August 2019

A summary of research published online across our journals this month.

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Butt et al. identify weak rule of law as an important condition leading to violence against environmental defenders. (Nature Sustainability)

Chenoweth & Belgioioso describe the momentum of protest movements as the product of the number of participants (mass) and concentration of events in time (velocity). Read the story behind the paper here. (Nature Human Behaviour)

Granulo et al. show that people’s preference for humans to take on the jobs of humans reverses when they consider their own jobs: when it comes to themselves, humans prefer being replaced by robots. (Nature Human Behaviour)

Yeager et al. demonstrate that a short, online, self-administered growth mindset intervention can increase adolescents’ grades and advanced course-taking. (Nature)

Using prefecture-level data from China, Yan et al. find that 100% of user-side systems can achieve grid parity, while 22% can produce electricity cheaper than coal-based power plants. (Nature Energy)

Page et al. examine 1,701 alloparent–child dyads in Agta people and find that both kin selection and reciprocity are important predictors of alloparenting. Read the story behind the paper here. (Nature Human Behaviour)

Lee et al. show people's biases in social perception can be explained merely by the structure of their social networks, without assuming biased cognition. (Nature Human Behaviour)

Inoue & Todo use an agent-based model and the supply chains of nearly one million firms to simulate the diffusion of economic shocks from earthquakes in Japan. (Nature Sustainability)

Surana & Jordaan estimate emissions from compensatory electricity generation and the potential for reductions for 142 countries. Read the story behind the paper here. (Nature Climate Change)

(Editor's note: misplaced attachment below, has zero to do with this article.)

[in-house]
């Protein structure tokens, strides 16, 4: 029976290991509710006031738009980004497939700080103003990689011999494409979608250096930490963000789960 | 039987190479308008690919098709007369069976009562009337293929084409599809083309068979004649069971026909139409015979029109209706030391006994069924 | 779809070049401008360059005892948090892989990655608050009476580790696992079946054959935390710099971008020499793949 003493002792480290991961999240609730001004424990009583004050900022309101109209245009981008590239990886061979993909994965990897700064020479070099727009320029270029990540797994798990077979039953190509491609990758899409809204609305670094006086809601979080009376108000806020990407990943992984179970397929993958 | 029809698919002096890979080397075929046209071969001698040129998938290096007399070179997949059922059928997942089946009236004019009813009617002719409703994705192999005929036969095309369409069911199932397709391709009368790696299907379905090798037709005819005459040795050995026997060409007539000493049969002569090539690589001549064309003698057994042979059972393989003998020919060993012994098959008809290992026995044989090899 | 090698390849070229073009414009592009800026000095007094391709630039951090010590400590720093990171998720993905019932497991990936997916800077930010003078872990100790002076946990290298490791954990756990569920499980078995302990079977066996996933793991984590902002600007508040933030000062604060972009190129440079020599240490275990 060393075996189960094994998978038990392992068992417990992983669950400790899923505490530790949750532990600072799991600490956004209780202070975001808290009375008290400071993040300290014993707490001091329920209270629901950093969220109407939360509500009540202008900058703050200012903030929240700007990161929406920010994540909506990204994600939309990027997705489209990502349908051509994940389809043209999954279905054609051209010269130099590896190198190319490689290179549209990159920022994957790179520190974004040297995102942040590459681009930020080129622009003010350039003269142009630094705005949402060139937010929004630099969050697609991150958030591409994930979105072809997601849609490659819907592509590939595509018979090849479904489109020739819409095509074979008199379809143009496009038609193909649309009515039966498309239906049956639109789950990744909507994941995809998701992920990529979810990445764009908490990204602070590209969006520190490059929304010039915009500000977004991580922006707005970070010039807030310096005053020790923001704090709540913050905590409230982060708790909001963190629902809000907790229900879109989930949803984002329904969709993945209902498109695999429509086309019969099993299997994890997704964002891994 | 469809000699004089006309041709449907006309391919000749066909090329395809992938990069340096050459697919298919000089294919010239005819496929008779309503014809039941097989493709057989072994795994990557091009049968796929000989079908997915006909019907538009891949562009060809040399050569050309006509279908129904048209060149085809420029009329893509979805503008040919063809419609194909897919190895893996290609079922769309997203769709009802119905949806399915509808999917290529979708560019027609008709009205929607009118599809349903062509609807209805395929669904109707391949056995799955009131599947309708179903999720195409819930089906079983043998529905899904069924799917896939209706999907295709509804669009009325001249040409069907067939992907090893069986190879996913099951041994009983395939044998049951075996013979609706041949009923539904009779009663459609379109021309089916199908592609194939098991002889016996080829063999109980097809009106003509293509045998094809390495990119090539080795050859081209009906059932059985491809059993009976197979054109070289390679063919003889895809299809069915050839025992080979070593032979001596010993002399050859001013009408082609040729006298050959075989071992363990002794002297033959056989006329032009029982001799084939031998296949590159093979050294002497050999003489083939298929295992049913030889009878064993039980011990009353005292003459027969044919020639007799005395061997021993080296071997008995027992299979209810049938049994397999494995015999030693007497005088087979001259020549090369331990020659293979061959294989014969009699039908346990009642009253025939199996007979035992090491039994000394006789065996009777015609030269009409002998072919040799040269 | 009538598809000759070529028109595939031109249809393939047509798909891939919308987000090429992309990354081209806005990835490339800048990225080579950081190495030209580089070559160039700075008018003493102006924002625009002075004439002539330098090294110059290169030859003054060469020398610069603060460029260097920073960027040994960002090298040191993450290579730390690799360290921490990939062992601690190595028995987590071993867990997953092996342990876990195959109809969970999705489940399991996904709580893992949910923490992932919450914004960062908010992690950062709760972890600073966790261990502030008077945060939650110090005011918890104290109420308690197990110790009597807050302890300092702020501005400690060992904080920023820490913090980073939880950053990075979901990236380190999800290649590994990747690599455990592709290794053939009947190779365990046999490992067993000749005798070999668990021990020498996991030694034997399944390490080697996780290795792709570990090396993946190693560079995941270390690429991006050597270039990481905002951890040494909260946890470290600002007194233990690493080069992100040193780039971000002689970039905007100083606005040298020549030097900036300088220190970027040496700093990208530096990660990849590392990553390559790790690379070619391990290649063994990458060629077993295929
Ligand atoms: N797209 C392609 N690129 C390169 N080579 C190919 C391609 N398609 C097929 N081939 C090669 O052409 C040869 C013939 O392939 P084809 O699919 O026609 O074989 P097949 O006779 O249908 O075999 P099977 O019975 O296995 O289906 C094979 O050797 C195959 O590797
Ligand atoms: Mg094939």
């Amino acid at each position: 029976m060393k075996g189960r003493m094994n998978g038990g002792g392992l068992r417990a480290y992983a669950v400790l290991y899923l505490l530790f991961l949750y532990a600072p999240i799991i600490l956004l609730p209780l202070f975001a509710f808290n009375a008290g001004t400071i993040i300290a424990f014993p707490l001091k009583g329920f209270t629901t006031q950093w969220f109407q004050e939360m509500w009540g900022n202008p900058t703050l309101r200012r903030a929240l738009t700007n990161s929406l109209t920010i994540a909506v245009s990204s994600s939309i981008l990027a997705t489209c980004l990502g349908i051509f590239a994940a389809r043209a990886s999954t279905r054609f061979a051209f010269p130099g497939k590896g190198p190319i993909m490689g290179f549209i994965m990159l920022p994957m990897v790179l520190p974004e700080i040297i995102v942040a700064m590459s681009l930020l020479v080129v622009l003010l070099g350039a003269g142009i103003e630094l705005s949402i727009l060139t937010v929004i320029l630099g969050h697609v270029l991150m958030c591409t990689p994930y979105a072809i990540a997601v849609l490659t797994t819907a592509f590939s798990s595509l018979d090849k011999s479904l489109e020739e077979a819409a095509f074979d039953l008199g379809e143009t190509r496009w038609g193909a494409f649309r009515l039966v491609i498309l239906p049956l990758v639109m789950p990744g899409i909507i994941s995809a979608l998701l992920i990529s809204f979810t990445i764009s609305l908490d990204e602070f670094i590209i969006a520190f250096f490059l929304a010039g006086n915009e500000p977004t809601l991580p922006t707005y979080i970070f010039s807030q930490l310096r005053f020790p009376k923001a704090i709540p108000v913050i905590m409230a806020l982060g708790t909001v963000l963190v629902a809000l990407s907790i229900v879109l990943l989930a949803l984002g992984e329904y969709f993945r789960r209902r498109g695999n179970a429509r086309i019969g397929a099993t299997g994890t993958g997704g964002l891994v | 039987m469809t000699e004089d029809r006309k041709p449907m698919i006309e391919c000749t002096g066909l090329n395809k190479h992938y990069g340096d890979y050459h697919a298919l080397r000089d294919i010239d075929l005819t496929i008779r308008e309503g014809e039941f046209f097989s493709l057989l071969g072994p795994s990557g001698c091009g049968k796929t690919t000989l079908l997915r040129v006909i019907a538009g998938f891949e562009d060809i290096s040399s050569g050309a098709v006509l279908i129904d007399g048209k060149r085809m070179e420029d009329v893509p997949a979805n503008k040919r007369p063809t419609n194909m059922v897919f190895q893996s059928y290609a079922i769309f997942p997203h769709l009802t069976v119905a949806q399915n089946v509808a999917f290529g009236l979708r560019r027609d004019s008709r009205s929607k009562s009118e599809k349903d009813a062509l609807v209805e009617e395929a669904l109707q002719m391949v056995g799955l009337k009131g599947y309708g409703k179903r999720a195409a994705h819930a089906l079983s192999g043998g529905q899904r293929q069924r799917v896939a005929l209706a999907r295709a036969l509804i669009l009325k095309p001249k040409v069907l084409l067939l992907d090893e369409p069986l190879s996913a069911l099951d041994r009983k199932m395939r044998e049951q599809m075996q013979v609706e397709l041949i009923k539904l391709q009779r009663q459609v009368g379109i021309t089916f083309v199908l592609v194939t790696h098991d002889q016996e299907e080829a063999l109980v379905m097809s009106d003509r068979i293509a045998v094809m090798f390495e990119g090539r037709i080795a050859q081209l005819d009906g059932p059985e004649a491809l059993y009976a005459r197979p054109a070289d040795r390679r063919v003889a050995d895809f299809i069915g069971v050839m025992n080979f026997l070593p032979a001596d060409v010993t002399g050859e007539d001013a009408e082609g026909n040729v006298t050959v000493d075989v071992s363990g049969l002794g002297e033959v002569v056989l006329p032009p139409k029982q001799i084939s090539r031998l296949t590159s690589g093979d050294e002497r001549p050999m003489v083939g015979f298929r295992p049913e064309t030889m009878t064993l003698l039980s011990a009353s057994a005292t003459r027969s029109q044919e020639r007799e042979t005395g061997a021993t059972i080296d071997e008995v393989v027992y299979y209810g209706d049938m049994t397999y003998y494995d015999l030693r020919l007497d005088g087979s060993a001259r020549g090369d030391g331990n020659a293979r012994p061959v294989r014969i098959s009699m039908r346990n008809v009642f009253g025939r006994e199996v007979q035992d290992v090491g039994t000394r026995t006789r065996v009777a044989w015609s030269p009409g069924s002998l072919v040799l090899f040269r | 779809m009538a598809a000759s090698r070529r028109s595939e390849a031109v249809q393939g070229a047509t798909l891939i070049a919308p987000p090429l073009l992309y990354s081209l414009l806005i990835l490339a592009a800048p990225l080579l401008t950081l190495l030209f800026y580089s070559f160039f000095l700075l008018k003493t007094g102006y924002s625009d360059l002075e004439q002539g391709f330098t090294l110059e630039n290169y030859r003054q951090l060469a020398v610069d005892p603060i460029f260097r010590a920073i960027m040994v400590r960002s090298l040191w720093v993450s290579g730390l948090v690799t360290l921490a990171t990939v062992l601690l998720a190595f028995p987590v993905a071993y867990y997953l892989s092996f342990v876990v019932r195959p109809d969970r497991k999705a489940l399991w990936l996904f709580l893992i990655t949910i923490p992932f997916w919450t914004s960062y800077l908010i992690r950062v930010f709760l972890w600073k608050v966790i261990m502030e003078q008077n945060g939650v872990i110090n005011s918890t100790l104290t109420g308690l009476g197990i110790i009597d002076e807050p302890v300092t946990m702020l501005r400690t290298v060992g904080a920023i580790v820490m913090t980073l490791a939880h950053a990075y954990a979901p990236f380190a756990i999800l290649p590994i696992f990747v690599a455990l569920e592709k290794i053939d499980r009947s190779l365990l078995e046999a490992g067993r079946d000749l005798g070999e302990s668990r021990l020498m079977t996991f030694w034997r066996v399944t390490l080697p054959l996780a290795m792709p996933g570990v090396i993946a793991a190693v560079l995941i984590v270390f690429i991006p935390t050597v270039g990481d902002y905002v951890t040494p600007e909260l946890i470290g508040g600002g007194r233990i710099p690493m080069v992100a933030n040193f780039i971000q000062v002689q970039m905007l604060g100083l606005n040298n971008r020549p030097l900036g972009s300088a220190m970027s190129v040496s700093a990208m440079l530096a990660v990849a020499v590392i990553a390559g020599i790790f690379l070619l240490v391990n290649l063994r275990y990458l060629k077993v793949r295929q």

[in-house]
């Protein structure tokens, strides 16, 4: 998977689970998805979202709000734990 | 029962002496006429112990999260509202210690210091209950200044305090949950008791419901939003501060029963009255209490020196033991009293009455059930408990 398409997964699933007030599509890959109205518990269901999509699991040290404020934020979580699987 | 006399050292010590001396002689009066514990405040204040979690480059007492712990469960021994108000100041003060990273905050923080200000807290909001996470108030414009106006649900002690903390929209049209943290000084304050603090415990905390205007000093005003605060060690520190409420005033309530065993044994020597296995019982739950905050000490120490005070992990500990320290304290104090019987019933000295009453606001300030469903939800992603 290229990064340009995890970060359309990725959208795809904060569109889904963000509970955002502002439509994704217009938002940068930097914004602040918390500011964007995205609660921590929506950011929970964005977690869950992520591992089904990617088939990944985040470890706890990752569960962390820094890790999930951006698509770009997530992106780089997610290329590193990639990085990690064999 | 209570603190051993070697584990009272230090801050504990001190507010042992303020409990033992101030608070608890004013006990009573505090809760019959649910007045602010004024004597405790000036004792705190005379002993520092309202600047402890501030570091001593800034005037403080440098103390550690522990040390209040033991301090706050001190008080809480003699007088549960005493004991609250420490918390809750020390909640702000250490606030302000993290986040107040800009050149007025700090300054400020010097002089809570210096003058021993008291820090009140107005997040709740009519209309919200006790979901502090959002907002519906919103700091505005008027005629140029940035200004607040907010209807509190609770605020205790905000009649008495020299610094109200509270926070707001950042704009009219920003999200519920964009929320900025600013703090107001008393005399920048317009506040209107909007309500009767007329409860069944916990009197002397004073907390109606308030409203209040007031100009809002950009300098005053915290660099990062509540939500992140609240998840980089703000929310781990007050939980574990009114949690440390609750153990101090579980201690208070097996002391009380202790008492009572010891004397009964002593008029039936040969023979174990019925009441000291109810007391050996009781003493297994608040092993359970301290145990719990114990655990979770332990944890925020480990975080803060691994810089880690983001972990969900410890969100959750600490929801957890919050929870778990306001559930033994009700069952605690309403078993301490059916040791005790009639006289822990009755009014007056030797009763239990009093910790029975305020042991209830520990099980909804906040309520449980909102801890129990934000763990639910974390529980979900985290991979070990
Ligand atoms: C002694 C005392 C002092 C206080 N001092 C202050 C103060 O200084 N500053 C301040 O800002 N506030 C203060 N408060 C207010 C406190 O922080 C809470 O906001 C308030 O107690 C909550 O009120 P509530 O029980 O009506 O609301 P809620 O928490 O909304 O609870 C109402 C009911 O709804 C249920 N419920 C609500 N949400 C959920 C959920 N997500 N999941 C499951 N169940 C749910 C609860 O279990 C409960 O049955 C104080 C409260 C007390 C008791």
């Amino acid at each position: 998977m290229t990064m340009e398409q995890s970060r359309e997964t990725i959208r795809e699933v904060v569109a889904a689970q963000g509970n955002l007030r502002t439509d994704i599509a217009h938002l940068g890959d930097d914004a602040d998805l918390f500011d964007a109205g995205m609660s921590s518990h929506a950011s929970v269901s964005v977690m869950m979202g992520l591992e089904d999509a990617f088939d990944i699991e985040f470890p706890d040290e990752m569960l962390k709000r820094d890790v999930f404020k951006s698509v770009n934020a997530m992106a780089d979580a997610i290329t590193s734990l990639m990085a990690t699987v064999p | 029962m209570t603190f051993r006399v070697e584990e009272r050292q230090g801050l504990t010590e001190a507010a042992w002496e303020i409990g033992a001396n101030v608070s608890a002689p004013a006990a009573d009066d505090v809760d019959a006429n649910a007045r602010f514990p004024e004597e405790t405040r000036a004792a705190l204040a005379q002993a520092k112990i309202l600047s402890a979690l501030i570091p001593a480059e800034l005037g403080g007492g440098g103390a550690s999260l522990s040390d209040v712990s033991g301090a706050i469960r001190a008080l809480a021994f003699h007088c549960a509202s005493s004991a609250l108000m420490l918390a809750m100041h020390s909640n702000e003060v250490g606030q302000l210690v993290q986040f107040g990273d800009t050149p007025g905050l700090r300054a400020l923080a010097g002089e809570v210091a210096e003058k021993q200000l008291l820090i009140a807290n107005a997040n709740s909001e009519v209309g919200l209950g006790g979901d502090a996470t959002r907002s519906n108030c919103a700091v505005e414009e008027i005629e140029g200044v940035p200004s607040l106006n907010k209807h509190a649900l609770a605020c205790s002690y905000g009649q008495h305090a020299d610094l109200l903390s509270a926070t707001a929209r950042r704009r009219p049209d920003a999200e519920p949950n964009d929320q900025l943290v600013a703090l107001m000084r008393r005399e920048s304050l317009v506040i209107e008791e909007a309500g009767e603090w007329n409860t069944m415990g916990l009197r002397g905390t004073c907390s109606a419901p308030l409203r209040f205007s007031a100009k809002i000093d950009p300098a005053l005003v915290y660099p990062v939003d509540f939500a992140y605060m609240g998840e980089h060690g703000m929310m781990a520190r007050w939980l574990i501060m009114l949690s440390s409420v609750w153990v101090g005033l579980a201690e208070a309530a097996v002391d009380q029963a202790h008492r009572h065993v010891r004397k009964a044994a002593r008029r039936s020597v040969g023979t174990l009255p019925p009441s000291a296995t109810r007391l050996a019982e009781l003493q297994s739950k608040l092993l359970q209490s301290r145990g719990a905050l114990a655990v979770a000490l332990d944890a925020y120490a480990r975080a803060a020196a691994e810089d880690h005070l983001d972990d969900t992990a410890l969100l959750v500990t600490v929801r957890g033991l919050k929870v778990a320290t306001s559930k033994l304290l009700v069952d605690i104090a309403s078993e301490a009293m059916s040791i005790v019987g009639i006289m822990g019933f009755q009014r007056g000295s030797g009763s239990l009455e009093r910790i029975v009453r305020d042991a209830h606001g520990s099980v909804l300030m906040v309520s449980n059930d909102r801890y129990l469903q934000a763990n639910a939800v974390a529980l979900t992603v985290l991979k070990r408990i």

Hauser et al. show that extreme inequality prevents cooperation, but overall welfare is maximized when endowments and productivities are aligned such that more-productive individuals receive higher endowments. (Nature)

Wood and Papachristos show that a gun violence field intervention reduced the two-year incidence of gunshot victimization among participants and their network peers. (Nature Human Behaviour)

Lieder et al. leverage artificial intelligence to redesign our to-do lists into games that make us more productive. (Nature Human Behaviour)

A mathematical model from Johnson et al. predicts that policing on one online platform can make matters worse and generate ‘darker’ parts of the Internet. (Nature)

Régner et al. show that, in a nationwide competition for elite research positions, committees that hold strong implicit gender biases and doubt that women face external barriers to their success promote fewer women. (Nature Human Behaviour)

Petersen et al. suggest that climate change scientists have higher citation impact but lower media visibility than climate contrarians. (Nature Communications)

Jenn Richler

Chief Editor, Nature Reviews Psychology

Jenn completed her PhD at Vanderbilt University where her research focused on face and object perception and recognition, learning, attention, and memory. She continued at Vanderbilt as a post-doctoral research associate, during which time she also served as an Associate Editor for Journal of Experimental: Psychology: General and a writer for the American Psychological Association. Jenn joined Nature Climate Change and Nature Energy in 2016 as a Senior Editor handling manuscripts that spanned the behavioral and social sciences. Jenn returned to her psychology roots as the launch Chief Editor of Nature Reviews Psychology in 2021.